Estimated Tax Form 1040ES
Income tax is a pay-as-you-go system. If you’re an employee, you pay as you go through withholding. But if you’re self-employed, you must make quarterly estimated tax payments toward the amount you expect to owe the IRS. These payments should include both your income and self-employment taxes.
If you have other income that includes W-2 wages, you might be able to withhold enough to cover self-employment taxes. That way, you might not need to make estimated tax payments. However, in some cases, you might still need to make estimated payments. Ex: You receive a substantial amount of taxable income not subject to withholding.
You might make estimated tax payments for income that’s not tax-free and comes from:
- Stock sales
- Personal residence sale
Estimated tax payments for 2018 are due:
- April 18, 2018
- June 15, 2018
- Sept. 15, 2018
- Jan. 17, 2019
You can make estimated tax payments using any of these methods:
- Apply your 2017 refund to your 2018 estimated tax.
- Mail a check or money order with Form 1040-ES: Estimated Tax for Individuals.
- Use the Electronic Federal Tax Payment System (EFTPS) to submit payments electronically. Visit www.eftps.gov or call 800-555-4477. You can make payments weekly, monthly, or quarterly. You can schedule payments up to 365 days in advance.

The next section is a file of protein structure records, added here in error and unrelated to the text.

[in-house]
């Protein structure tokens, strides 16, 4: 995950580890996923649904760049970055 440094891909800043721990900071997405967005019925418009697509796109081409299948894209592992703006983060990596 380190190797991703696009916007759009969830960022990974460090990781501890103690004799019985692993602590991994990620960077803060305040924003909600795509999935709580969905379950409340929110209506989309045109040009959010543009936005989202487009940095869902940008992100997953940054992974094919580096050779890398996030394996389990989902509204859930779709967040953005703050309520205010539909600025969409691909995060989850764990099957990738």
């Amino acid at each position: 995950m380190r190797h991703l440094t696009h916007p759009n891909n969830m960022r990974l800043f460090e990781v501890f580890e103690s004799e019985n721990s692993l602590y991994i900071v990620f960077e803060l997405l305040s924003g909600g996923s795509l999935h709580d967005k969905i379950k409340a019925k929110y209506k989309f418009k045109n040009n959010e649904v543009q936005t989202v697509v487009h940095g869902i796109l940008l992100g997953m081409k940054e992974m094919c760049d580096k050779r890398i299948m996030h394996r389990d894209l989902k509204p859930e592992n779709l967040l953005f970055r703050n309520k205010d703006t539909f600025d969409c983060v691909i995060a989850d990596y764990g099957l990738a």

- You can learn more about credit card options at www.irs.gov. You might be charged a convenience fee for using your credit card.
To learn more, see Form 1040-ES instructions at www.irs.gov.
You must make estimated tax payments and file Form 1040-ES if both of these apply:
- Your estimated tax due is $1,000 or more.
- The total amount of your tax withholding and refundable credits is less than the smaller of:
- 90% of your 2018 tax liability
- 100% of your 2017 tax liability
Special rules exist for higher-income taxpayers. Your 2017 adjusted gross income (AGI) might be more than:
- $150,000 if married filing jointly
If it is, you must prepay 110% instead of 100% of the 2017 tax. You’ll need to do this to avoid a possible underpayment penalty for 2018.
To learn more about the estimated tax penalty, see the Underpayment of Estimated Tax tax tip.
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